FRESNO— The California High-Speed Rail Authority on Tuesday joined hundreds of supporters and government, student, community, transportation, business and labor leaders to break ground on the nation’s first high-speed rail system.
“What is important is the connection that we are rooted in our forebears and we are committed and linked to our descendants,” said Governor Edmund G. Brown Jr. at a ceremony, which was held at the site of the future high-speed rail station in downtown Fresno. “The high-speed rail links us from the past to the future, from the south to Fresno and north; this is truly a California project bringing us together today.”
In addition to the support of federal, state and local dignitaries, there was strong backing from Central Valley and California-based construction crews, small businesses, and local students who were eager to highlight how high-speed rail is positively affecting California today and will continue to into the future.
“We now enter a period of sustained construction on the nation’s first high-speed rail system — for the next five years in the Central Valley and for a decade after that across California,” said High-Speed Rail Authority Board of Directors Chairman Dan Richard. “This is an investment that will forever improve the way Californians commute, travel, and live. And today is also a celebration of the renewed spirit that built California.”
The ceremony included remarks from owners of a family-owned steel manufacturer already benefiting from high-speed rail construction. Student leaders from Fresno State and University of California, Merced also explained how high-speed rail is creating new local opportunities.
Tuesday was the official groundbreaking ceremony, but the event also showcased ground that has already been broken in the Central Valley. The Authority provided tours of nearby construction activity, including various demolition sites. Other achievements to date include finalization of project designs, ongoing right-of-way purchases, and workforce training and mobilization.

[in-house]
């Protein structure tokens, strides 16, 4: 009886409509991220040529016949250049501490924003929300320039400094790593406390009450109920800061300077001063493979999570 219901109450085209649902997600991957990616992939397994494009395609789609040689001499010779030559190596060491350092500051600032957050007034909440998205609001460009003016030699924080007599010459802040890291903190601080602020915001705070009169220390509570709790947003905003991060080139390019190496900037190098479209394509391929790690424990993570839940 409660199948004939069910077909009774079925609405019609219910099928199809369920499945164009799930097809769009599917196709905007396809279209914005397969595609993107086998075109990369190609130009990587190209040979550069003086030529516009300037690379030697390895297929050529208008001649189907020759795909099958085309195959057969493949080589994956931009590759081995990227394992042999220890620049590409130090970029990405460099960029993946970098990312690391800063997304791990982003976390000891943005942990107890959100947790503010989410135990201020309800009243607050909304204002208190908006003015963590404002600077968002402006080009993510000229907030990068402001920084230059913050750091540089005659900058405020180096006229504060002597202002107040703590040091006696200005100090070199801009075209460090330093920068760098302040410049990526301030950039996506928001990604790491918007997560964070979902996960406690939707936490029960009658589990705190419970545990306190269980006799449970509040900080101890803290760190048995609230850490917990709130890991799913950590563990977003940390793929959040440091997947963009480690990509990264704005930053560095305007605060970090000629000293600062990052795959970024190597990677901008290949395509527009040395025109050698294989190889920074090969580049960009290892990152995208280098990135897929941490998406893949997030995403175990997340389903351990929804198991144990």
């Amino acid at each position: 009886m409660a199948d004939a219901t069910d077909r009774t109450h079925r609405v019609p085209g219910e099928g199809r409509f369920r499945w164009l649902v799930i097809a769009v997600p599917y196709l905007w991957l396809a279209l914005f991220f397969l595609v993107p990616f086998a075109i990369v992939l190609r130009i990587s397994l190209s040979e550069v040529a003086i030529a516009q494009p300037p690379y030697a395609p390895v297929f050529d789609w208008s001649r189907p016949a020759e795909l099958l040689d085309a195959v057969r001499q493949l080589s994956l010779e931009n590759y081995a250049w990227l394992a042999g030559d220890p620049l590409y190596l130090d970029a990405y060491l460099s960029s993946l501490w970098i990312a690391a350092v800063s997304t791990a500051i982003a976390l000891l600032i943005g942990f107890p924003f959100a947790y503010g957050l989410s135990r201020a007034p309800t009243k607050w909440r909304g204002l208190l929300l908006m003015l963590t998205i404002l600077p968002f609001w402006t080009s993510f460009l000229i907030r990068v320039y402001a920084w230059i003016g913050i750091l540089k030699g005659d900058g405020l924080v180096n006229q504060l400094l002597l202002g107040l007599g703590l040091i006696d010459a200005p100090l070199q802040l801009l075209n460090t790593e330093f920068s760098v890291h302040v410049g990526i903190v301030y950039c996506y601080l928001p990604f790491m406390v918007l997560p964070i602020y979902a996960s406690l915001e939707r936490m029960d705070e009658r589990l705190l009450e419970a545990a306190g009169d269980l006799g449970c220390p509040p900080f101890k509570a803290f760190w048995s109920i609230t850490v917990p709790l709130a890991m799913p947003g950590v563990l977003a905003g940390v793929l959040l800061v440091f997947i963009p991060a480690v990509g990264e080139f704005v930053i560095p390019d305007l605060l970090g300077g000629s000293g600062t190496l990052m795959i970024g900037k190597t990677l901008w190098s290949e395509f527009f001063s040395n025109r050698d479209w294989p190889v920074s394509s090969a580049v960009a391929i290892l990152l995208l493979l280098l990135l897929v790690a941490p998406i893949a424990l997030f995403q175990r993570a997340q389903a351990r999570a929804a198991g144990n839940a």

Local and statewide small businesses are completing a majority of this work. As of September 2014, 40 small businesses have active contracts valued at $296 million on Construction Package 1, a 29-mile stretch from Avenue 17 in Madera County to East American Avenue in Fresno County. This phase of construction includes 12 grade separations, two viaducts, a tunnel, and a bridge over the San Joaquin River. California-based Tutor Perini Zachry/Parsons (TPZP), A Joint Venture, is designing and building this first phase of the project.
The California High-Speed Rail Authority is responsible for the planning, designing, building and operation of the first high-speed rail system in the nation. By 2029, it is projected that the system will run from San Francisco to the Los Angeles basin in under three hours at speeds capable of over 200 miles per hour. The Palmdale to Burbank project section proposes to connect the Antelope Valley to the San Fernando Valley by traveling from the Palmdale Transportation Center to the Burbank Airport Station. The system will eventually extend to Sacramento and San Diego, totaling 800 miles with up to 24 stations.
Palmdale Mayor Jim Ledford has firmly supported the project and was the featured speaker at two US high speed rail conferences last year. The California High-Speed Rail “will help revive our economy and manufacturing sector by creating millions of new jobs,” Ledford stated in a city news release.
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